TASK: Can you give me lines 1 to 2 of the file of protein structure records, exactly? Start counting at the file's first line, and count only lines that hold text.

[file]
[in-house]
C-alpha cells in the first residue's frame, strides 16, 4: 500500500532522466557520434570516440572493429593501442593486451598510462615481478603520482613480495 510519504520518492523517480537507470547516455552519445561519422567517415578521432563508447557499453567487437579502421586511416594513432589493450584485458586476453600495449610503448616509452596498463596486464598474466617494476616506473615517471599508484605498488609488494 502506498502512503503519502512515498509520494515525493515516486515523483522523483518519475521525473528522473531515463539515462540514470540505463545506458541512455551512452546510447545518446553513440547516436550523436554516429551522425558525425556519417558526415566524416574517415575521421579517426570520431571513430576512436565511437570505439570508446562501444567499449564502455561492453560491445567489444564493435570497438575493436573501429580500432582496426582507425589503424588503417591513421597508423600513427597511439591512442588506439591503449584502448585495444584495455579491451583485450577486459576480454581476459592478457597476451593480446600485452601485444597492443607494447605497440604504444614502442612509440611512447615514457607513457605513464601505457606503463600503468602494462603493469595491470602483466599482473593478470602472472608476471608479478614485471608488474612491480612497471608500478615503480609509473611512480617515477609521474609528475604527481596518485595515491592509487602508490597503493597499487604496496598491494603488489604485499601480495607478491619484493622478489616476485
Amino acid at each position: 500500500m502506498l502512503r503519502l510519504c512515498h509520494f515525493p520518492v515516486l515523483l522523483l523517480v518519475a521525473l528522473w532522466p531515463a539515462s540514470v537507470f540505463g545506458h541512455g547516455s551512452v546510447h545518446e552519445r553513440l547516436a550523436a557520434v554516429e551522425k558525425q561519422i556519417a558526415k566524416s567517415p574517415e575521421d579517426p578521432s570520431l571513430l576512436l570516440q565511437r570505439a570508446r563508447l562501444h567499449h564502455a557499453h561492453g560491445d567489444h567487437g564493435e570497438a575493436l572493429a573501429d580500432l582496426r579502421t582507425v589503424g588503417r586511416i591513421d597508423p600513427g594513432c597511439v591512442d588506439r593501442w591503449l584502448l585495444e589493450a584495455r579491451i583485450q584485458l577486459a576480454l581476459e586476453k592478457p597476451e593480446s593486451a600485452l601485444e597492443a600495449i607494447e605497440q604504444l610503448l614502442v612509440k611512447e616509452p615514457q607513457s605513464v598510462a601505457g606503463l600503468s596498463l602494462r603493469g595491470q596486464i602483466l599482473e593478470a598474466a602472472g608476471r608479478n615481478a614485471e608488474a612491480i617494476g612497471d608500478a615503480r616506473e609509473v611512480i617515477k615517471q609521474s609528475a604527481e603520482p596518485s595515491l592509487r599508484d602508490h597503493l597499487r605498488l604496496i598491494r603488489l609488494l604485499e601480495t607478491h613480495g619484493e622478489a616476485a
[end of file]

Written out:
[in-house]
C-alpha cells in the first residue's frame, strides 16, 4: 500500500532522466557520434570516440572493429593501442593486451598510462615481478603520482613480495 510519504520518492523517480537507470547516455552519445561519422567517415578521432563508447557499453567487437579502421586511416594513432589493450584485458586476453600495449610503448616509452596498463596486464598474466617494476616506473615517471599508484605498488609488494 502506498502512503503519502512515498509520494515525493515516486515523483522523483518519475521525473528522473531515463539515462540514470540505463545506458541512455551512452546510447545518446553513440547516436550523436554516429551522425558525425556519417558526415566524416574517415575521421579517426570520431571513430576512436565511437570505439570508446562501444567499449564502455561492453560491445567489444564493435570497438575493436573501429580500432582496426582507425589503424588503417591513421597508423600513427597511439591512442588506439591503449584502448585495444584495455579491451583485450577486459576480454581476459592478457597476451593480446600485452601485444597492443607494447605497440604504444614502442612509440611512447615514457607513457605513464601505457606503463600503468602494462603493469595491470602483466599482473593478470602472472608476471608479478614485471608488474612491480612497471608500478615503480609509473611512480617515477609521474609528475604527481596518485595515491592509487602508490597503493597499487604496496598491494603488489604485499601480495607478491619484493622478489616476485